FDA Finalizes Mad Cow Disease Rules

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A rule finalizing interim plans for Bovine Spongiform Encephalopathy (BSE), also known as mad cow disease, was released by the Food and Drug Administration (FDA).
The rules were made to reduce risks of the disease in human food.
The FDA says the final rule provides definitions for prohibited cattle materials and and how they are used in food, supplements, and cosmetics. Including: Specified risk materials like brain, skull, eyes, and spinal cord of cattle 30 months and older; the small intestine; material from nonambulatory disabled cattle: and material from cattle not inspected and passed.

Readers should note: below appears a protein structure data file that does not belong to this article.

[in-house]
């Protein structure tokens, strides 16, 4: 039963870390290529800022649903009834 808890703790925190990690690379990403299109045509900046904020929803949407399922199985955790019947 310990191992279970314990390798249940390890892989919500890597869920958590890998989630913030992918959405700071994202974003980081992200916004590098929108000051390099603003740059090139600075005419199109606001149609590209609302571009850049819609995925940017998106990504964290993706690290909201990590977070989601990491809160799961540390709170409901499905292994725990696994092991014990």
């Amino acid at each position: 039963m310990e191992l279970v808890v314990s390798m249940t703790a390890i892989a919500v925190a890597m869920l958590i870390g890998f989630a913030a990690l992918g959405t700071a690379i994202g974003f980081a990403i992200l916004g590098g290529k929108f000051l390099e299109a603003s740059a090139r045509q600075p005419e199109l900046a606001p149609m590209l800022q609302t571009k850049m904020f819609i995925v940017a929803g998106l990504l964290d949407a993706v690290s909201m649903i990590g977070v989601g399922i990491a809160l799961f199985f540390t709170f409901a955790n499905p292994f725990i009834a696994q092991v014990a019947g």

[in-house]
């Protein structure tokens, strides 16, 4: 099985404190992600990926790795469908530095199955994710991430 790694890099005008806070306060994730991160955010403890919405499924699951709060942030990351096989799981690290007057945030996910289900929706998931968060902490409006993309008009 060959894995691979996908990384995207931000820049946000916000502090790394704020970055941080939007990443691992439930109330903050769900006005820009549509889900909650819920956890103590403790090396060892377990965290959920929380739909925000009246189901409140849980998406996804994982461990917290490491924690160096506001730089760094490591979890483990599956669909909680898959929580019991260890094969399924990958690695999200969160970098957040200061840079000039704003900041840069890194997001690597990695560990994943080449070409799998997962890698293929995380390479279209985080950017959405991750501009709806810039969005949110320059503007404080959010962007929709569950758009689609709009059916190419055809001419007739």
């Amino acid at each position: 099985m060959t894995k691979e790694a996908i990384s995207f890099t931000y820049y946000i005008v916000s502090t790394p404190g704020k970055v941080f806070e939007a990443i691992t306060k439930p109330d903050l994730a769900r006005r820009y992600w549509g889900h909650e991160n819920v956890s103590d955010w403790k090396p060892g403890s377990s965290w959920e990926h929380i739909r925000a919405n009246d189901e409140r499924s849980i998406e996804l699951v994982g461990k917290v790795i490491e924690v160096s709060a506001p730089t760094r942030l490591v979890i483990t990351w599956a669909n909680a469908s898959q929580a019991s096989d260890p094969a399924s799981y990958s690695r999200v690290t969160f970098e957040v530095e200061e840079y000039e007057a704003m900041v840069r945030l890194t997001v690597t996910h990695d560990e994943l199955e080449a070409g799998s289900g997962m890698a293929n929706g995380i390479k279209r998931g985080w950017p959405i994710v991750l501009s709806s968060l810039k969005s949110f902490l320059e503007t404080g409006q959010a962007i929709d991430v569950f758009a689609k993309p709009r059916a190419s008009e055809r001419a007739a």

The rule also clarifies that milk, hide, and tallow or their products are not subject to restrictions. Also, as long as gelatin is manufactured using customary industry processes, it is not considered a prohibited cattle material.
The FDA says U.S. has measures in place preventing introduction and spread of BSE and risk of human exposure is negligible.


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